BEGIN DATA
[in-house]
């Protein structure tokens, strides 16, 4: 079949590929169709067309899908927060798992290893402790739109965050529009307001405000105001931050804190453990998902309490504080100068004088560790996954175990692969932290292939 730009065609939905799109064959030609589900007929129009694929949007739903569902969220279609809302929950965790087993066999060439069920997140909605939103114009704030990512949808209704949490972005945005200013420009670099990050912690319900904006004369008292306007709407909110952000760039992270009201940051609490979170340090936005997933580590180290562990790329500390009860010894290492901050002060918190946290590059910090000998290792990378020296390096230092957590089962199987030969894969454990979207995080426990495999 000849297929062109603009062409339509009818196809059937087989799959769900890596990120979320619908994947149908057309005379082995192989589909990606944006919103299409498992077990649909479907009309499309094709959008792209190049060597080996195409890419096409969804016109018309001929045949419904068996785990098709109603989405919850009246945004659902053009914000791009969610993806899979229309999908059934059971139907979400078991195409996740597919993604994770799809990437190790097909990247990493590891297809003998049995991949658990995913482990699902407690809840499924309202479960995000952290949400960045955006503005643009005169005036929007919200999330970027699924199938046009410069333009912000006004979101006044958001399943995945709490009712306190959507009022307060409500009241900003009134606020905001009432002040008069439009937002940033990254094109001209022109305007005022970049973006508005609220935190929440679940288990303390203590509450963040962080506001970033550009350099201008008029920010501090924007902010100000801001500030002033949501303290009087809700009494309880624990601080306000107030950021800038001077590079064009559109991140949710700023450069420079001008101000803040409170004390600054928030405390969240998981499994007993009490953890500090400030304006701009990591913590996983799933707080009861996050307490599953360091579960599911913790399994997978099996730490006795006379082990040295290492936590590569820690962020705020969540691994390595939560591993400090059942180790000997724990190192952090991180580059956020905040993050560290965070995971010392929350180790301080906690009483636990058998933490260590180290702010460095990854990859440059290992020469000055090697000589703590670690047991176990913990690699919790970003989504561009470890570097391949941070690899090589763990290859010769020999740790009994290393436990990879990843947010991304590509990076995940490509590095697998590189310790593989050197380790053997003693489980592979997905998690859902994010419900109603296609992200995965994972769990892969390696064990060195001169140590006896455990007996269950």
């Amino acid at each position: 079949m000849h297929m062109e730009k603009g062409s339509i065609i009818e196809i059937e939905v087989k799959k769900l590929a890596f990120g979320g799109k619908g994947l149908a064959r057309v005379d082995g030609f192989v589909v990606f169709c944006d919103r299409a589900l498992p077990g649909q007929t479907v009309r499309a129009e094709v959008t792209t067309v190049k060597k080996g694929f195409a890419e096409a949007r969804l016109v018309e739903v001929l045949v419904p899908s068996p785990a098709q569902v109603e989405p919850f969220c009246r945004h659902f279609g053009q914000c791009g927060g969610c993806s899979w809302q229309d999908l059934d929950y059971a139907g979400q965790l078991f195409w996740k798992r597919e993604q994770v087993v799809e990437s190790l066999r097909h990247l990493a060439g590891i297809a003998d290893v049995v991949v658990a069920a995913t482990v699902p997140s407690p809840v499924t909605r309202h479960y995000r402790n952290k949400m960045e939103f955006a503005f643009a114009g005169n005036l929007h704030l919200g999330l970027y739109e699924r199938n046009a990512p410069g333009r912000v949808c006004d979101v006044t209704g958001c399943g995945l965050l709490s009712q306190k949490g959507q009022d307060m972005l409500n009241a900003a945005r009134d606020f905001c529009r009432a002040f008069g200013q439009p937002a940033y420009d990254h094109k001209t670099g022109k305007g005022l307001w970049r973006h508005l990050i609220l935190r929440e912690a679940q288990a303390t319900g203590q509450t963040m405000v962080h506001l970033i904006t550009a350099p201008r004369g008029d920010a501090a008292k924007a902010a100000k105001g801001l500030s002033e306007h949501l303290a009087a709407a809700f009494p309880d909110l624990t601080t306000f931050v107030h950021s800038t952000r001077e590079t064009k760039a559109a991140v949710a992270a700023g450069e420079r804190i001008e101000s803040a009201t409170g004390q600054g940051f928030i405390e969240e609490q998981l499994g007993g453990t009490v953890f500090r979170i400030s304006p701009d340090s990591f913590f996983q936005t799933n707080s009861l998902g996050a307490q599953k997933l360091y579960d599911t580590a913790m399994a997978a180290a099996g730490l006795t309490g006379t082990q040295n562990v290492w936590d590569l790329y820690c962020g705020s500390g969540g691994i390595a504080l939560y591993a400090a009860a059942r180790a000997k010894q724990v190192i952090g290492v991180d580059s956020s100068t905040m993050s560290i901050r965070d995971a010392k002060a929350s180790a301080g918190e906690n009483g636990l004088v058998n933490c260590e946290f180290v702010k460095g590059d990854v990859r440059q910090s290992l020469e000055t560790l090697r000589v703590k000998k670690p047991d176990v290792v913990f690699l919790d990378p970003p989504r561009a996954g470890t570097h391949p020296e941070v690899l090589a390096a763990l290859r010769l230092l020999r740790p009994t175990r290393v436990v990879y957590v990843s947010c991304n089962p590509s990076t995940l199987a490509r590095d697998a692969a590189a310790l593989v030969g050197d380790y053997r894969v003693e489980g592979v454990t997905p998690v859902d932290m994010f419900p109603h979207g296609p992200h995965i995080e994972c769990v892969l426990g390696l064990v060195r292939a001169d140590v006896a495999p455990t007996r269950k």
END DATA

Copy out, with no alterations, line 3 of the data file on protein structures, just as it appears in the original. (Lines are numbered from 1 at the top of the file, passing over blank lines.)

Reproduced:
């Amino acid at each position: 079949m000849h297929m062109e730009k603009g062409s339509i065609i009818e196809i059937e939905v087989k799959k769900l590929a890596f990120g979320g799109k619908g994947l149908a064959r057309v005379d082995g030609f192989v589909v990606f169709c944006d919103r299409a589900l498992p077990g649909q007929t479907v009309r499309a129009e094709v959008t792209t067309v190049k060597k080996g694929f195409a890419e096409a949007r969804l016109v018309e739903v001929l045949v419904p899908s068996p785990a098709q569902v109603e989405p919850f969220c009246r945004h659902f279609g053009q914000c791009g927060g969610c993806s899979w809302q229309d999908l059934d929950y059971a139907g979400q965790l078991f195409w996740k798992r597919e993604q994770v087993v799809e990437s190790l066999r097909h990247l990493a060439g590891i297809a003998d290893v049995v991949v658990a069920a995913t482990v699902p997140s407690p809840v499924t909605r309202h479960y995000r402790n952290k949400m960045e939103f955006a503005f643009a114009g005169n005036l929007h704030l919200g999330l970027y739109e699924r199938n046009a990512p410069g333009r912000v949808c006004d979101v006044t209704g958001c399943g995945l965050l709490s009712q306190k949490g959507q009022d307060m972005l409500n009241a900003a945005r009134d606020f905001c529009r009432a002040f008069g200013q439009p937002a940033y420009d990254h094109k001209t670099g022109k305007g005022l307001w970049r973006h508005l990050i609220l935190r929440e912690a679940q288990a303390t319900g203590q509450t963040m405000v962080h506001l970033i904006t550009a350099p201008r004369g008029d920010a501090a008292k924007a902010a100000k105001g801001l500030s002033e306007h949501l303290a009087a709407a809700f009494p309880d909110l624990t601080t306000f931050v107030h950021s800038t952000r001077e590079t064009k760039a559109a991140v949710a992270a700023g450069e420079r804190i001008e101000s803040a009201t409170g004390q600054g940051f928030i405390e969240e609490q998981l499994g007993g453990t009490v953890f500090r979170i400030s304006p701009d340090s990591f913590f996983q936005t799933n707080s009861l998902g996050a307490q599953k997933l360091y579960d599911t580590a913790m399994a997978a180290a099996g730490l006795t309490g006379t082990q040295n562990v290492w936590d590569l790329y820690c962020g705020s500390g969540g691994i390595a504080l939560y591993a400090a009860a059942r180790a000997k010894q724990v190192i952090g290492v991180d580059s956020s100068t905040m993050s560290i901050r965070d995971a010392k002060a929350s180790a301080g918190e906690n009483g636990l004088v058998n933490c260590e946290f180290v702010k460095g590059d990854v990859r440059q910090s290992l020469e000055t560790l090697r000589v703590k000998k670690p047991d176990v290792v913990f690699l919790d990378p970003p989504r561009a996954g470890t570097h391949p020296e941070v690899l090589a390096a763990l290859r010769l230092l020999r740790p009994t175990r290393v436990v990879y957590v990843s947010c991304n089962p590509s990076t995940l199987a490509r590095d697998a692969a590189a310790l593989v030969g050197d380790y053997r894969v003693e489980g592979v454990t997905p998690v859902d932290m994010f419900p109603h979207g296609p992200h995965i995080e994972c769990v892969l426990g390696l064990v060195r292939a001169d140590v006896a495999p455990t007996r269950k």